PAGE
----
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GOP candidate Grant Lally sent an e-mail blast Monday announcing that the New York Board of Elections certified him as winner of the tight race against Stephen Labate for New York’s 3rd Congressional District Republican nomination -- but the declaration came as news to state board of election officials, who said they have
no role in certifying the race’s results not certified the results.
In Monday's press release Lally’s campaign wrote: “After completing the count of over 500 absentee ballots in New York's 3rd congressional district, New York's Board of Elections is certifying Grant Lally as the winner for the Republican nomination.”
“That was shocking,” New York Board of Elections spokesman Thomas Connolly told Newsday in a phone interview Tuesday.
Connolly said the job of certifying the results rests with the board of elections for Nassau, Suffolk and New York City, which cover the district that spans northeastern Queens and much of Nassau and Suffolk’s North Shore. It’s not until September that the state board gets involved with certifying the names on the ballot for the general election, Connolly said.
Last week, the three board of elections began counting absentee ballots in the tight race. Lally, a Mineola attorney who worked for George W. Bush during the 2000 Florida recount, was ahead of Labate, a Deer Park financial planner and Iraq War veteran, by 110 votes cast during the June 24 primary.
Labate did not concede on election night, noting there were still more than 580 absentee ballots to be counted throughout the district.
Lally campaign spokesman Tom Hirth said the campaign sent out the news release under the assumption that the results had to be certified 14 days after the election, and believed their lead was formidable enough that the race would be certified in Lally's favor.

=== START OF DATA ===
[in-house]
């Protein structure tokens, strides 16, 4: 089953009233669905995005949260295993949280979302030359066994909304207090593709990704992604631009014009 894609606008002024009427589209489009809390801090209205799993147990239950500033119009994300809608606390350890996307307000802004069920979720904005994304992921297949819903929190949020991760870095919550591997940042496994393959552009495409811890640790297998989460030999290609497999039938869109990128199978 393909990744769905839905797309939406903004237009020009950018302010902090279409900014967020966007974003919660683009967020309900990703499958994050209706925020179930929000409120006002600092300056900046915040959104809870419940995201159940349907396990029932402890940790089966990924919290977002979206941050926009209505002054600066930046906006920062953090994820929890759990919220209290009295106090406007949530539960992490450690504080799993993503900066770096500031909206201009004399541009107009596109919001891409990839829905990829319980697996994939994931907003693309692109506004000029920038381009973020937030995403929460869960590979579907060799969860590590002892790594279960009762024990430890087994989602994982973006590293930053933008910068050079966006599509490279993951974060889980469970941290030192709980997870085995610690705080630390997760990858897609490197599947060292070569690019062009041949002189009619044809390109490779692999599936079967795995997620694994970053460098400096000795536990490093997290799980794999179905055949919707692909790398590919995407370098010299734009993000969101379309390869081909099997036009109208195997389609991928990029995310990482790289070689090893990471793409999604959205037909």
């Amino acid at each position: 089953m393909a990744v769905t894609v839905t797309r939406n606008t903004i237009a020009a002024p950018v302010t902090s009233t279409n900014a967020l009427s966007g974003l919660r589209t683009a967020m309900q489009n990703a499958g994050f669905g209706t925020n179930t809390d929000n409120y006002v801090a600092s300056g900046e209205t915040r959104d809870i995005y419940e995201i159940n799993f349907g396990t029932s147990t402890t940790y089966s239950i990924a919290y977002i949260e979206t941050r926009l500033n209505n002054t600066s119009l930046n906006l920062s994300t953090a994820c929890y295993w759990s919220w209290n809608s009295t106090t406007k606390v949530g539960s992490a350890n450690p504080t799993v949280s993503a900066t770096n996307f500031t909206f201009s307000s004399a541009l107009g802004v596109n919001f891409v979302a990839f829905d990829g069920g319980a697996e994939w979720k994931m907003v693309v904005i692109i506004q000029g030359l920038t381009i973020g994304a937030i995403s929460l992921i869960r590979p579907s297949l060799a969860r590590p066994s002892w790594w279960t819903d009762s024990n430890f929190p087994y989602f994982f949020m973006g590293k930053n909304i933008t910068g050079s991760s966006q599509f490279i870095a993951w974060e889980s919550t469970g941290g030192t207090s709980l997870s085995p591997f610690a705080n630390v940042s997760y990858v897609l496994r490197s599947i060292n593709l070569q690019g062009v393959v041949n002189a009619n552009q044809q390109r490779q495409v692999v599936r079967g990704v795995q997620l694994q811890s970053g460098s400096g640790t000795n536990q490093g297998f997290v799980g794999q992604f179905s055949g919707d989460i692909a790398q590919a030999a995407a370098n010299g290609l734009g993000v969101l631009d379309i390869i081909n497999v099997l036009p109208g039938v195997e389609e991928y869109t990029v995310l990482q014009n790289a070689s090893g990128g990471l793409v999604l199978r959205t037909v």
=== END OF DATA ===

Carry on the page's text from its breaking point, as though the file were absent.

Asked why the campaign didn’t wait until the certification process was complete to make an announcement, Hirth said: “We were just excited. Our unofficial count put us up by 20 votes. We wanted to tell our supporters we thought we had won.”
Nassau Board of Elections Chief Clerk Bonnie Garone said Monday that the county’s results were still unofficial, adding that there are still 19 contested absentee ballots at play in Nassau. Garone said the unofficial count of absentee ballots shows Labate with 168 votes to Lally’s 115.
New York City Board of Elections unofficial results show Labate ahead with 58 votes to Lally’s 29 votes, said Ellen Raffaele, an administrative associate for the board's Queens office. Raffaele said there were no contested ballots in Queens.
The Suffolk Board of Elections did not immediately respond to phone messages Tuesday.
Last Wednesday, New York Supreme Court Judge Arthur M. Diamond ordered all contested ballots be preserved and scheduled a follow-up court hearing for this Wednesday after Lally’s campaign filed a lawsuit seeking to consolidate the disputed ballot process from three judges reviewing each county’s ballots, to one judge.
Lally planned on filing a motion Tuesday to discontinue the hearings, Hirth said.
“After looking through the counting process it was fair . . . we see no reason to continue with the lawsuit,” Hirth said.
Labate campaign spokeswoman Elizabeth Hagan blasted Lally’s campaign for “falsely proclaiming” certified results.
"Once again, Grant Lally is jumping the gun in declaring victory as we have 25 votes that are yet to be counted,” Hagan said in a news release. “Furthermore, Lally is falsely proclaiming that the New York State Board of Elections has certified the election. Declaring oneself a winner doesn't make it so. The 25 voters whose ballots have yet to be counted deserve to have their voices heard. The vote is razor thin and we owe it to the voters to ensure that not only were their votes counted, but counted correctly.”
Earlier in the primary campaign, Lally sent out an e-mail announcing he received the endorsement of Nassau County Executive Edward Mangano. Mangano aides said the Republican county executive never issued an endorsement in the race. Lally later said a campaign aide "jumped the gun" in sending the e-mail.
Todd Valentine, Republican Co-Executive Director of the New York Board of Elections said the board does play a role in certifying the results, but the certification would come at some point in August or September. He said unlike the general election where the State Board of Canvassers meet to vote on the results, in primary elections the task is designated to the board's bi-partisan co-executive directors.
"We do certify the results, we haven't done so yet," Valentine told Newsday in a phone interview Thursday.